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Tarsal Tunnel Syndrome

Tarsal tunnel syndrome is a form of nerve entrapment in the ankle that occurs when excessive pressure is placed on the posterior tibial nerve as it passes through a passage called the tarsal tunnel. This causes the nerve to compress, leading to pain and/or other symptoms.

Some causes of nerve compression include:

  • Inflammation of the surrounding tissues
  • Crush/stretch injuries
  • Fractures
  • Ankle dislocations or severe sprains
  • Growths such as ganglion cysts
  • Systemic conditions such as diabetes and arthritis

Common Signs & Symptoms of tarsal tunnel syndrome:

  • Radiating pain in the arch and heel of the foot, and occasionally the toes
  • Burning or tingling sensation similar to pins and needles
  • Numbness or reduced feeling in the foot
  • Worsened pain when running or standing for long periods
  • Pain can be more intense at night
  • Sudden onset of pain that is often brought on by activity

This condition is found to affect patients over the age of 20 and is directly associated with flat foot or foot hypermobility. Patients with tarsal tunnel syndrome are at a greater risk of their feet rolling inwards, causing the condition to be easily aggravated by movements like standing, walking, or running, resulting in further compression of the nerve.

Pain that initially presents in one foot can also occur in the other foot as the person tries to alter their weight distribution to minimise existing pain. Individuals who have made sudden changes to their daily activities or who are predisposed to foot and ankle malalignment may find the onset and development of tarsal tunnel syndrome to occur over a very short period of time.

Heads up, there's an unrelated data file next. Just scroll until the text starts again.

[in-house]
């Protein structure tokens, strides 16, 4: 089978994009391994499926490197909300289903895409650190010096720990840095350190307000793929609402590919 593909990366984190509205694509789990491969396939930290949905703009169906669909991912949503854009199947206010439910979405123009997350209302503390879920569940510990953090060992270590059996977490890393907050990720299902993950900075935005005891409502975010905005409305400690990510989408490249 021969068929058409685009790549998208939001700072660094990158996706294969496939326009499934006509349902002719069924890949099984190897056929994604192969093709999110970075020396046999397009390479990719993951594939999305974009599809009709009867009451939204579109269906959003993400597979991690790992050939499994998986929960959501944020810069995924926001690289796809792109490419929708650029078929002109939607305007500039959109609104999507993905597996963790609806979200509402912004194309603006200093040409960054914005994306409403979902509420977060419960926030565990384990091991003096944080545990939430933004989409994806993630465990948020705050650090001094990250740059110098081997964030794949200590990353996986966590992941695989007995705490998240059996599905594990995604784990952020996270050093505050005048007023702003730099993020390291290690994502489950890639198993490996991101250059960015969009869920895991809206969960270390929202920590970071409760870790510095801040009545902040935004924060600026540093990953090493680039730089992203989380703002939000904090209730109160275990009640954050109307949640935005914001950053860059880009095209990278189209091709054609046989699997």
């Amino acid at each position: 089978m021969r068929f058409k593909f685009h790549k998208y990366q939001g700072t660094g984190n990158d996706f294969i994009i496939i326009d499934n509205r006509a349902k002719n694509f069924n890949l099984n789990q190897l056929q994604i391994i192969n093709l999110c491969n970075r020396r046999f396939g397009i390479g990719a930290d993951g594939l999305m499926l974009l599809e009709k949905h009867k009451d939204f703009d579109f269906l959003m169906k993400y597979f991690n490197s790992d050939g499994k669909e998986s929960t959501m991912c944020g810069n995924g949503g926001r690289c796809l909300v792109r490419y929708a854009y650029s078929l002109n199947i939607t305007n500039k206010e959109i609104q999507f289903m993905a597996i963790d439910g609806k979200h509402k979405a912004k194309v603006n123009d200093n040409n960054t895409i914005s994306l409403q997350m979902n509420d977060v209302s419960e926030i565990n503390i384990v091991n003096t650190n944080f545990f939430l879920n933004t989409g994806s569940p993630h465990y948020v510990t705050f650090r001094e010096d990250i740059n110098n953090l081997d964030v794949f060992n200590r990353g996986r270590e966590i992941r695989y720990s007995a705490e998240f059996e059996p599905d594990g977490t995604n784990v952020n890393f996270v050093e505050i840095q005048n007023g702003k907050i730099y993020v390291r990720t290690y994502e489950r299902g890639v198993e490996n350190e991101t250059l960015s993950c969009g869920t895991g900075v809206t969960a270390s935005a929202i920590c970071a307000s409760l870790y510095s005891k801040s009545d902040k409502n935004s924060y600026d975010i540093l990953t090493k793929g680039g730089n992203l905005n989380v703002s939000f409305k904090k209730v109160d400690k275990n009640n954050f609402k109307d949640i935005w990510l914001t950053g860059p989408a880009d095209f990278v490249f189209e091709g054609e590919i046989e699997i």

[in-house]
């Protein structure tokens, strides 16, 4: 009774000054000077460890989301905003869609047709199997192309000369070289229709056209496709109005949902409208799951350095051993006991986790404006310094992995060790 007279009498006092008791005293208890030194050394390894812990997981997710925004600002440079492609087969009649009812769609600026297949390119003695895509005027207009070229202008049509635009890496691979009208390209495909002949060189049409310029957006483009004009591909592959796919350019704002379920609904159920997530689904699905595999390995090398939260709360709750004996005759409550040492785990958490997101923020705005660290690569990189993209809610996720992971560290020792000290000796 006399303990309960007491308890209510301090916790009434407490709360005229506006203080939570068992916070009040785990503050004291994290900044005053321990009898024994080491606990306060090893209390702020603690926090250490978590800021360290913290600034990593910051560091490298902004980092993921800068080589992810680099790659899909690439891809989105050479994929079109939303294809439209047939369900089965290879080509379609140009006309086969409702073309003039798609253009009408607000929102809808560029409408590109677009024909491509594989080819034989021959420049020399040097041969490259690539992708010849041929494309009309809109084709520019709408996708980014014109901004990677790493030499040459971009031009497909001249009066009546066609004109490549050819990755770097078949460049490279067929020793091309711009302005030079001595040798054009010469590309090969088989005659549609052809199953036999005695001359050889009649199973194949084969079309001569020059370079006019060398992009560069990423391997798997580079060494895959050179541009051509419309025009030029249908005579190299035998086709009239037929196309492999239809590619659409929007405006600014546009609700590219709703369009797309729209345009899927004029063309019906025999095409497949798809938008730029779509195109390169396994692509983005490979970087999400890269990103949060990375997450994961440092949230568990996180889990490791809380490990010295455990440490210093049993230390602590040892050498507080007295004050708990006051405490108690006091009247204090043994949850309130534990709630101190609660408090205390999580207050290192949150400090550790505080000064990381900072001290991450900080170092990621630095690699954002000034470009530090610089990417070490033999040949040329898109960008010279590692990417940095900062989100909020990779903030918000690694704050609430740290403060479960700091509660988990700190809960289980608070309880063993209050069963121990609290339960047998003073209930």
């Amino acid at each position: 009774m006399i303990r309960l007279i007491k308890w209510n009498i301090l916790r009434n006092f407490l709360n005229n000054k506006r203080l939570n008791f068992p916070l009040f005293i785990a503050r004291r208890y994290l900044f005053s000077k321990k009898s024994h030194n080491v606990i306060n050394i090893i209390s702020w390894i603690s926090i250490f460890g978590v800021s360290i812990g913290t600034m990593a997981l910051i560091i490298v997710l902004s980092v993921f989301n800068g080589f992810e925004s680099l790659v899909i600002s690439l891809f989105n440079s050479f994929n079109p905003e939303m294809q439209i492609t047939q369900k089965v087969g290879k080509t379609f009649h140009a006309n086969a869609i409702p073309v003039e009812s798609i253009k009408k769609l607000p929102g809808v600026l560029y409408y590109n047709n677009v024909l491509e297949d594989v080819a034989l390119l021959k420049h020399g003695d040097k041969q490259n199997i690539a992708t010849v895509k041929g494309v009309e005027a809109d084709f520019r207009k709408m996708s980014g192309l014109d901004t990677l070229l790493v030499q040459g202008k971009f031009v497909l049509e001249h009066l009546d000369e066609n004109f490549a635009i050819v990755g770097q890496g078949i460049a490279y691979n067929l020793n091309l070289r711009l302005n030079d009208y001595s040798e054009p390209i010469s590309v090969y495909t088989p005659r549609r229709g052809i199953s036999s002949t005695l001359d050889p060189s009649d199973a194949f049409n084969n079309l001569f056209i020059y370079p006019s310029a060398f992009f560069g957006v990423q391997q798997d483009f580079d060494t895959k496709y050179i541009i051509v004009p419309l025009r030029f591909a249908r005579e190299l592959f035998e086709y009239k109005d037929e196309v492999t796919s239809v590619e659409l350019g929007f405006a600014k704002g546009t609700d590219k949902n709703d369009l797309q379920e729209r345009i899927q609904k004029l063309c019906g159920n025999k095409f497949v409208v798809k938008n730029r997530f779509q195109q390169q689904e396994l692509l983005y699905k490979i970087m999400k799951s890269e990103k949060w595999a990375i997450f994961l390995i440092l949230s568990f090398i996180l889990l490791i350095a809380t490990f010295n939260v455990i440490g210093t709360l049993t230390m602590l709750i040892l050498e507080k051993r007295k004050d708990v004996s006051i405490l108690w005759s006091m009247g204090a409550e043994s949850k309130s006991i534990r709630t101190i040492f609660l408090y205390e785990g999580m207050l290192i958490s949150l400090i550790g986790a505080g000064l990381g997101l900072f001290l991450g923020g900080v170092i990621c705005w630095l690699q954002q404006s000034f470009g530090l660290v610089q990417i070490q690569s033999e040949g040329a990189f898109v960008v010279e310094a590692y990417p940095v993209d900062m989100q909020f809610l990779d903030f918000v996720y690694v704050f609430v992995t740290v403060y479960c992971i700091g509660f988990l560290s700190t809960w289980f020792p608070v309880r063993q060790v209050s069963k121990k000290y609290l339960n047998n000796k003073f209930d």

Tarsal Tunnel Syndrome is often mistaken for plantar fasciitis as both conditions occur in the same region of the foot. However, tarsal tunnel syndrome is different as it also presents with neurological symptoms such as numbness or tingling, that extends to the heel, toes, or arch, while plantar fasciitis pain and tenderness are located primarily near the heel.

Types of Approaches

A podiatrist will conduct a thorough assessment of your foot and ankle to accurately ascertain the condition. Clinical imaging along with a hands-on assessment ensures an accurate diagnosis is made, allowing the podiatrist to develop a suitable plan for your needs.

Podiatrists utilise non-invasive methods, such as Electromagnetic Transduction Therapy (EMTT) and Super Inductive System (SIS) to reduce pain and symptoms associated with nerve irritation and long-term damage such as scarring. Modalities such as customised orthotics or ankle-foot orthotics can be used to offload certain areas of your foot, reducing overpronation, and increasing stability to reduce nerve compression.

Patients who have had multiple ankle sprains are at risk for developing tarsal tunnel syndrome. This is a condition that occurs when the nerve that runs through the ankle is compressed, causing pain, numbness, and weakness in the foot. If left unaddressed, tarsal tunnel syndrome can lead to permanent nerve damage. It is recommended to exhaust all conservative options before considering surgery.

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